That distinction can break down. Hallucinations aren’t uncommon. People can think they see something or hear something, or even smell something, when there is nothing there. The brain doesn’t realise that what has come from the imagination isn’t real.

So, it’s not unexpected that your friend saw something that was not there. But there is a question that does arise. As there are no portraits from life of Jesus, how could your friend know that that is who he saw? Even if the apparition says that it was Jesus, why should we trust it?

Posted: January 22nd 2011

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Paula Kirby www

When people hallucinate, it is natural that they interpret their hallucination in terms of the culture they have been raised in, whether they consciously subscribe to it or not. Someone in the West will therefore naturally assume that the 'holy person’ they had the impression of seeing was Jesus or the Holy Spirit or the Virgin Mary, or something else from the Christian tradition, because Christianity is the context in which the West thinks of god or holiness or spirituality. (Think of how Westerners, when talking of 'god’, invariably mean the Christian god, unless otherwise specified.)

In other parts of the world, such 'encounters’ are invariably with figures from the myths dominant in those cultures. If you take a look here, for instance, you will find the story of an Indian man who believed he regularly saw Krishna:-

He proved to be a prodigy of sorts and while still a boy he began to have visions of Krishna. This is known in the Vaisnava tradition as receiving the “Darsana” of God. Playfully interacting with his visions of Krishna while simultaneously experiencing the bliss of spiritual union, he spent his youth in intimate relationship with Krishna as his friend.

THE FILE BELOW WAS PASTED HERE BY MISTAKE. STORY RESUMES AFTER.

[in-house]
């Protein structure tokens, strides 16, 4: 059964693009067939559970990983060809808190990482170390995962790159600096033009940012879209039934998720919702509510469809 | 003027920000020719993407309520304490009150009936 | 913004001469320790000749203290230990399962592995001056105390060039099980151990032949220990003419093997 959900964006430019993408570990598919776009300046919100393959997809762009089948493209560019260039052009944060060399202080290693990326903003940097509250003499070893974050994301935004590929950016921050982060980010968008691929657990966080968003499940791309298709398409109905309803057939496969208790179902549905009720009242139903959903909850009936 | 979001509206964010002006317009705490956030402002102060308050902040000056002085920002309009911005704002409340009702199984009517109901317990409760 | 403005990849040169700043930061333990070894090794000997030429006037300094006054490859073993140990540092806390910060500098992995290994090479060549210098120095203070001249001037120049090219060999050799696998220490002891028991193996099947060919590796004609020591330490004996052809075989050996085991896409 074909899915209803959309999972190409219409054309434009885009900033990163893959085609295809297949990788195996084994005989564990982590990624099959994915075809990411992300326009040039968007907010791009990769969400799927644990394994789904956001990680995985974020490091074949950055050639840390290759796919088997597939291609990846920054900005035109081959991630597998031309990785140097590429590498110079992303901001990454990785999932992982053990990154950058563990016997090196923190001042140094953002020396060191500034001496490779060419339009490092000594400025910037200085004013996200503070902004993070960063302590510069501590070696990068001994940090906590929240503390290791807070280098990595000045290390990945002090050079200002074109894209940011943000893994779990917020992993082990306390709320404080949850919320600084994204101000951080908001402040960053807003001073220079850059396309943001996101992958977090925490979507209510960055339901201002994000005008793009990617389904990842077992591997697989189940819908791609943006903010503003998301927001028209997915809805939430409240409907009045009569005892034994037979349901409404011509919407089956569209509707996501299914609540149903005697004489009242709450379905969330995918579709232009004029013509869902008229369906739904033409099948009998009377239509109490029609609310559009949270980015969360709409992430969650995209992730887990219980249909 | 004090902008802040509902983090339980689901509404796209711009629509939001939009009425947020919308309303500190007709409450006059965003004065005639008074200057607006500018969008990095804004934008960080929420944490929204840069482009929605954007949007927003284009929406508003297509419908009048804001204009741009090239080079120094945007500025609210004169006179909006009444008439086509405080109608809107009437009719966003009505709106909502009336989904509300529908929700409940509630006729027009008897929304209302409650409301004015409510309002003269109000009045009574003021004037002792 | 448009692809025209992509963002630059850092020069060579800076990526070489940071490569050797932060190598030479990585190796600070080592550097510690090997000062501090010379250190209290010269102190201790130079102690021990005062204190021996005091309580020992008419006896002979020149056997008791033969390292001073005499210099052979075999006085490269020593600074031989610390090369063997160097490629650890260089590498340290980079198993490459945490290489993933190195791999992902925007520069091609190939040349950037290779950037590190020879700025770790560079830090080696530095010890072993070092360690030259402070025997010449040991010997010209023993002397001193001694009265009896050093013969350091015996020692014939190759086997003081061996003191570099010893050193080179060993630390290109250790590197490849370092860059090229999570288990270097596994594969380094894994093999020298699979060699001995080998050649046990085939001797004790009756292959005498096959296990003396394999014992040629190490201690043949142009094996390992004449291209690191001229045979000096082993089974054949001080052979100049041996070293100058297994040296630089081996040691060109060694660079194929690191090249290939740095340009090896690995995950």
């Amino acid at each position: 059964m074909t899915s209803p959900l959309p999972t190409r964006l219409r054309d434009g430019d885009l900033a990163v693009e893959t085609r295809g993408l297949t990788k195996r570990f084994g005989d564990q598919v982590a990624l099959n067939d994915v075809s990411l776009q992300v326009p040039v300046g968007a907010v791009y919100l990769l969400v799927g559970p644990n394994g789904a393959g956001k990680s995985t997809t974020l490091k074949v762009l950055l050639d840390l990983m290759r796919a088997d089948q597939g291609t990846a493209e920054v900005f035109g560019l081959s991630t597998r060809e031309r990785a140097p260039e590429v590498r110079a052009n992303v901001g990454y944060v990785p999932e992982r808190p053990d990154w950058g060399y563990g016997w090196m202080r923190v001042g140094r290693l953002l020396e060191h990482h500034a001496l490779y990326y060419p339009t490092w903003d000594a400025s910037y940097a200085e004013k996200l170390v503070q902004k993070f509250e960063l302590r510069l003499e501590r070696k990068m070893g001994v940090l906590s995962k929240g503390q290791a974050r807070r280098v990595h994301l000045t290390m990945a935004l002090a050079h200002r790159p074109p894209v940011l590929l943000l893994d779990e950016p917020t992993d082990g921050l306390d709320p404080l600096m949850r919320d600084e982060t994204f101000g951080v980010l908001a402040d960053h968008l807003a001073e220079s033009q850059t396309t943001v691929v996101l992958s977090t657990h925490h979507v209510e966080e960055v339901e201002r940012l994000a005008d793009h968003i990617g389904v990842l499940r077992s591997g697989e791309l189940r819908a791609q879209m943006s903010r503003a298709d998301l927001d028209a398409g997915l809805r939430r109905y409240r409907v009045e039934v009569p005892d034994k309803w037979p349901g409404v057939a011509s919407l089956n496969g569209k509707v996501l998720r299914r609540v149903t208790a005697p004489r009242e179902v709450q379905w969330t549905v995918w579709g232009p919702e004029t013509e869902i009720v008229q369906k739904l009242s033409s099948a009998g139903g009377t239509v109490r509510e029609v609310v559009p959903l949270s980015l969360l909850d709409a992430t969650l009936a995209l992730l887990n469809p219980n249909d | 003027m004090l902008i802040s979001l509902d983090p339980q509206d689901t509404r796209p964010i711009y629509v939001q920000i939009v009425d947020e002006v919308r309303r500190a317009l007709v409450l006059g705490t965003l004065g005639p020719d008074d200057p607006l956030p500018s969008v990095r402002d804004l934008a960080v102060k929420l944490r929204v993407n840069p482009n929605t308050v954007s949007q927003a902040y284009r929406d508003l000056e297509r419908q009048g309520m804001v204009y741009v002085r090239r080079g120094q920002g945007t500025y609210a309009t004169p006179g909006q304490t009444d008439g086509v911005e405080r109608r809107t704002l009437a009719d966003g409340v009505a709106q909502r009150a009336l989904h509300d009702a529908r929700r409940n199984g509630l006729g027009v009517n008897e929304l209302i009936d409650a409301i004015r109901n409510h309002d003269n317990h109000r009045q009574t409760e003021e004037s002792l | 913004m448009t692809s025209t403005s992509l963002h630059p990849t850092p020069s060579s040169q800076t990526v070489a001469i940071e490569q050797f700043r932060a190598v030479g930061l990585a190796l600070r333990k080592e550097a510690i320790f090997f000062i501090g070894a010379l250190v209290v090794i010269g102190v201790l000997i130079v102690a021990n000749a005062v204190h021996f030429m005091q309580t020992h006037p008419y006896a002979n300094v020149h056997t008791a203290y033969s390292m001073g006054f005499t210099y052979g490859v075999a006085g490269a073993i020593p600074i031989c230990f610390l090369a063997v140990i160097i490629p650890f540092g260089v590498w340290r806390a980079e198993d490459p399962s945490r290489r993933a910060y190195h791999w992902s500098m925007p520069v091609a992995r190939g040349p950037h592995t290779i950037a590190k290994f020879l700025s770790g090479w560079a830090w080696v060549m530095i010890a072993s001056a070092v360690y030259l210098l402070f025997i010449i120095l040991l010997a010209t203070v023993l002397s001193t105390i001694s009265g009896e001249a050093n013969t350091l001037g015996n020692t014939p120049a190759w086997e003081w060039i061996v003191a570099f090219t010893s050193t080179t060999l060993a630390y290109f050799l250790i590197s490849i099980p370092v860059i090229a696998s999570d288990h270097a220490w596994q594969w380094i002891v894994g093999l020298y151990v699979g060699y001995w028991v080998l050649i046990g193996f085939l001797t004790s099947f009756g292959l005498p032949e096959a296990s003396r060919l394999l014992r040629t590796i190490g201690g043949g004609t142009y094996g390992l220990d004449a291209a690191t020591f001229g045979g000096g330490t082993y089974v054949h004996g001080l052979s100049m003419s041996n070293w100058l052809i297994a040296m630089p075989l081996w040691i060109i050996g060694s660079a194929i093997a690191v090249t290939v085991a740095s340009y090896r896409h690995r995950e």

As an adult he led an apparently normal life, married, raised two children and even joined the British army, while secretly his love for Krishna (and his visions of Him) continued.

How would that be possible if Christianity were the only true religion?

Posted: January 22nd 2011

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SmartLX www

It’s possible that your friend thought he saw the risen Lord in the absence of a god because it’s possible that what he saw wasn’t really the risen Lord. Start imagining scenarios in which this was the case, and you will think of many.

Posted: January 22nd 2011

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George Locke

Hallucinations can happen to anybody. I’ve seen all sorts of things, including trees “talking” to me. I had an intense “spiritual experience” where a smoke detector appeared to me as a guardian spirit, giving me some life guidance. The book Cosmic Trigger describes its author’s direct experience with the Egyptian goddess Isis, and host of other “supernatural” entities. William Lobdell, in his book Losing My Religion, describes how he saw the Holy Spirit entering him at a church retreat. (Later, he lost his faith and became an agnostic.)

None of these incidents prove anything except that people sometimes have extraordinary experiences.

Posted: January 21st 2011